Last week, my professor for Museums and Society surprised the class by deviating from the syllabus. Instead of discussing what distinguishes museums from other cultural institutions, he launched into a 50-minute story about his summer trip to Cincinnati to experience part of the city’s museum culture. As a native Cincinnatian (yeah, I know, boo Ohio, we suck), I was super surprised. Was this real life?

I love the museums in Cincinnati. I love the suspended delicate glass Chihuly sculpture that greets me every time I walk through the huge doors of the Cincinnati Art Museum. I love the giant art-deco rotunda of the Cincinnati Museum Center and its Museum of Science and Natural History’s recreated cave, full of stalactites, stalagmites and live bats. I love Cincinnati’s sole Rembrandt portrait that hangs in the Taft Museum of Art, for which my mom is a docent.

I also have loved my visits to the Contemporary Art Museum (especially its “Unmuseum,” or mini children’s museum on the top floor that houses a see-saw made from a trailer, life-size puppets and a virtual composer game), the National Underground Railroad Freedom Center, the Cincinnati Zoo and the Newport Aquarium (which is technically in Kentucky, but shhh — let’s pretend I don’t live 30 minutes north of the Mason-Dixon line).

I spent a large part of my childhood visiting these museums with school groups and my family. Some of my most vivid memories come from these institutions. I remember having my mind blown by the BODIES exhibit at the Museum Center. I remember pretending I was on an African safari during the jungle walk at the zoo. I remember being terrified of the Egyptian mummy at the Art Museum.

These museums are familiar and important to me. They helped to define my childhood and my current interests. And it was fascinating to consider them from an “outsider’s” perspective. My professor had never been to the Cincinnati museums before and, as a scholar of museums, I believe he had a positive experience at all the museums he visited.

What surprised me most, however, were the two museums that dominated my professor’s story. The first was the Creation Museum. I am sad to say that this museum, which claims to bring “the pages of the Bible to life,” touts the creationist creed and includes dioramas of humans and dinosaurs co-existing, is still considered Cincinnati-based even though it’s technically located in Kentucky. I have never been.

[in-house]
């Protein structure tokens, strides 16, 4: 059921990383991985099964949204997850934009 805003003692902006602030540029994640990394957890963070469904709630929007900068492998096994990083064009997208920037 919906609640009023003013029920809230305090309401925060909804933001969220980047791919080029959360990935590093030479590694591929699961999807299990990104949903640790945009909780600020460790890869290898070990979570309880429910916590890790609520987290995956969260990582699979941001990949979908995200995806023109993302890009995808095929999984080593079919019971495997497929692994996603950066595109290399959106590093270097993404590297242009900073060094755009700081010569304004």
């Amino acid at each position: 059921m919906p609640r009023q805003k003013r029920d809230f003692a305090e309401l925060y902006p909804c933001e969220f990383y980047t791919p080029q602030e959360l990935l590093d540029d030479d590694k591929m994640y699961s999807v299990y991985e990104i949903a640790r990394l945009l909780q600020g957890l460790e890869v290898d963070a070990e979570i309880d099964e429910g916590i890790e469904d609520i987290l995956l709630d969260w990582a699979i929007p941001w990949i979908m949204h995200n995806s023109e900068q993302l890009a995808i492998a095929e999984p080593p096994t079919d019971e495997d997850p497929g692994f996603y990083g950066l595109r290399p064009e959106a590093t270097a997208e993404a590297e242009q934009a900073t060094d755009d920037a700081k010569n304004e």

The second was a private collection of magic-themed paraphernalia. Collected for more than 30 years by Ken Klosterman, a Cincinnati businessman, this “Salon de Magie” is considered by magic enthusiasts one of the most comprehensive collections of artifacts from the history of magic. My professor spent most of his 50 minutes discussing the experience of touring this collection, which seemed to be quite exciting. The tour, which lasted more than eight hours, included many illusions and demonstrations.

This collection is 20 minutes from my house. Once again, I’ve never been.

For all of my Cincinnati museum experience, it was fascinating to me that such an amazing collection existed so close to me for so long, and I didn’t even know it. Magic is not necessarily my passion, but I would never pass up the opportunity to tour such a world-class collection. (As for the Creation Museum, I’m still on the fence as to whether I want to give money to such an institution. We’ll see if curiosity wins in the end.)

My professor’s story was poignant for me: It reminded me that Cincinnati, which I often bash as backward and boring, still has a lot to offer me. I haven’t seen it all. I could probably live in the city my entire life (please God, no) and I still wouldn’t discover all of Cincinnati’s lesser-known cultural sites. His story was also a bit of a wake-up call. I’ve always considered Cincinnati sub-par to many of the other cities I’ve been fortunate enough to visit. New York City comes to mind, as do Portland, San Francisco and Ann Arbor. But this is really snobbish of me. Yeah, Cincinnati is not necessarily the most cosmopolitan city, but it’s the only hometown I have. And I need to respect that.

So: Dear Cincinnati, please accept my apology for being mean to you my entire life. I really do love you deep down. Sincerely, Leah.

Also, Dear Mr. Klosterman, may I please come tour your magic museum?

Also, Dear Creation Museum, please stop existing.

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